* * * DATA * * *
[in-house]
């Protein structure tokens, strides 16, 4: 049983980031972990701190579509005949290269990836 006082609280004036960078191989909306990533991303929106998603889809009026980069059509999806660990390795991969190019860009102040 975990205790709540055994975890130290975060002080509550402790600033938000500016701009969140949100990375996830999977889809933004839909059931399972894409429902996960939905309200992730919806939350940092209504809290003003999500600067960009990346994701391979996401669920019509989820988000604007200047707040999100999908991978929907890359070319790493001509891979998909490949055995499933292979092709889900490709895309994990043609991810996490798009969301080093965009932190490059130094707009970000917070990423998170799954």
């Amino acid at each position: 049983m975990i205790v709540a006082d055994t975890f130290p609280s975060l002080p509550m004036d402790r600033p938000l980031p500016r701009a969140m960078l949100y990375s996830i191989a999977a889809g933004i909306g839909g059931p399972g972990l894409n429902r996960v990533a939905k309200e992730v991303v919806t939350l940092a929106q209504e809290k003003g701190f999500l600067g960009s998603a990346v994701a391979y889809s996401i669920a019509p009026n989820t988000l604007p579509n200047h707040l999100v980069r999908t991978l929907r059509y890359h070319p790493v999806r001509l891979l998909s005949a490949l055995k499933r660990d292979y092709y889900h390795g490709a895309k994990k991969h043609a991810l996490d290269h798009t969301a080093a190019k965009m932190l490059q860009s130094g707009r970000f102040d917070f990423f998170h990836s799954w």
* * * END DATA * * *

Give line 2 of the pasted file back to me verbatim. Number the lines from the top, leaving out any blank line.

């Protein structure tokens, strides 16, 4: 049983980031972990701190579509005949290269990836 006082609280004036960078191989909306990533991303929106998603889809009026980069059509999806660990390795991969190019860009102040 975990205790709540055994975890130290975060002080509550402790600033938000500016701009969140949100990375996830999977889809933004839909059931399972894409429902996960939905309200992730919806939350940092209504809290003003999500600067960009990346994701391979996401669920019509989820988000604007200047707040999100999908991978929907890359070319790493001509891979998909490949055995499933292979092709889900490709895309994990043609991810996490798009969301080093965009932190490059130094707009970000917070990423998170799954």